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leaves, autumn, watercolorBenjamin Clark is the Curator of Education for the Oklahoma Museum of History. Benjamin wrote this exclusive and very interesting article for us. He retains copyright of the first image and the text, of course. The second image is in the public domain.

My personal collection of book trade ephemera

My personal collection of book trade ephemera is *supposed* to focus on the book trades of the frontier. I have to remind myself of that every once in a while. But I’m almost always a sucker for beautiful typography. Am I the only collector who gets sucked down tangents? I doubt it.

I’ve had a business card for a while for one FR Aldrich, an agent for Advance Steam Printing Co. in Norman, Oklahoma Territory. The Aldrich card is one of my favorites, because of the frontier association and for the simple beauty of the typography.

Now, Norman was founded and occupied the night of the initial land run into the Unassigned Lands April 22, 1889. Oklahoma became a state in November 1907. That date range was the closest I could get to FR Aldrich and his business. An 18 year gap is a little too big for me for someone really not all that long ago or far away.

I tried Googling the name F.R. Aldrich, thinking Aldrich would be an uncommon enough name to locate easily. I did find lots of Fr. Aldriches, as in Father Aldrich, and I did find a couple FR Aldriches. One was a female college student in the 1940s on the east coast; others had too little info for a positive ID. But one suspect turned up in Kansas in 1913 and 1916 and was a school district superintendent. He (?) could be the same person. Not much difference in time and location, but a little bit of a career shift. Then again, I’ve already uncovered more than one barber/ bookseller. I could see how connections to publishing and printing could be useful as a school superintendent.

I turned my attention to identifying the font used for the main text. I hoped the font would help me date the card. Printers like to use new hip typefaces in their advertisements, an opportunity to show off new faces and technical capabilities. This was truer in the past than it is now. If I can get the actual name of the face, maybe I can track down a date and get closer to figuring out FR Aldrich’s story. Today, thanks to the charter member from Michigan of the American Book Trade Index, I found another example of this cool, odd font in a directory ad for a newspaper in Ann Arbor Michigan from 1892.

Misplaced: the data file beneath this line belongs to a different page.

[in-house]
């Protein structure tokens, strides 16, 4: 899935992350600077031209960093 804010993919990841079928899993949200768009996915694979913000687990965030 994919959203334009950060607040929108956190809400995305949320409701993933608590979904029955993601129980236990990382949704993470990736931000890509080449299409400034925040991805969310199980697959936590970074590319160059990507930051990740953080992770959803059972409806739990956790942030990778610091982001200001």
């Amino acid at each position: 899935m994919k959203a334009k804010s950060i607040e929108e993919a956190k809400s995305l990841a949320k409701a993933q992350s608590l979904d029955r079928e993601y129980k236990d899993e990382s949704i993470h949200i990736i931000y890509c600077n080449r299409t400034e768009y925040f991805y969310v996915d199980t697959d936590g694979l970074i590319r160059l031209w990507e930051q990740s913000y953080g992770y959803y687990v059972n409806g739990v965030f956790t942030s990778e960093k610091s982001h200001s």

The 1892 date of the directory is spot on for the range I had established of 1889-1907. I’ve run through the resources of the Oklahoma Historical Society for FR Aldrich and the Advance Steam Printing Co. without any luck, although someone is chasing one last idea down. I ran the FR Aldrich card through What the Font , a website you can upload .jpg files and the website searches out the closest match for your font. The first time I ran the card through none of the “matches” were even close. Admittedly, the image of the card isn’t very sharp, and there just aren’t that many letters to work with, especially letters that would be totally unique to this type face. I ran the Ann Arbor Democrat ad through, and What the Font matched it very closely to a face called Trapeze Normal. Very cool. Almost.

The problem is that there are several computer fonts called Trapeze. That and computer fonts are not the same as printing typefaces. I can’t seem to find the historic typeface’s name it is based on. It’s a lead and perhaps one more piece of the puzzle. Maybe just a piece of a piece.

But, Emma E. Bower caught my eye. Now, it really was not uncommon for women to be editor/ publishers of newspapers in the U.S. In fact, women had been in charge of presses from the very earliest presses in North America in 1639. However, in many cases, these women were widows taking full control over the family printing business. They would often operate under their husband’s name, or under initials.

Googling Ms. Bower reveals some tempting tangents. First of all, she is Dr. Emma E. Bower, M.D., of Port Huron, St. Clair County, Michigan. Not only a Democrat, but a Delegate to Democratic National Convention from Michigan, in 1920. She served as Secretary of the Ladies of the Maccabees, an insurance/ fraternal organization for women only, from 1893 until at least 1919. The Knights of the Maccabees claim them as an auxiliary organization at least well into the 1920s. The Ladies of the Maccabees said they started out as such, but had become “wholly independent” after a couple short years. Her name also appears with some mentions of the suffrage and temperance movements, but I couldn’t find any specifics or print sources I could access for more info. She certainly sounds interesting!

So, from the Land Run in Oklahoma to a suffragette in Michigan. Stupid, wonderful tangents…

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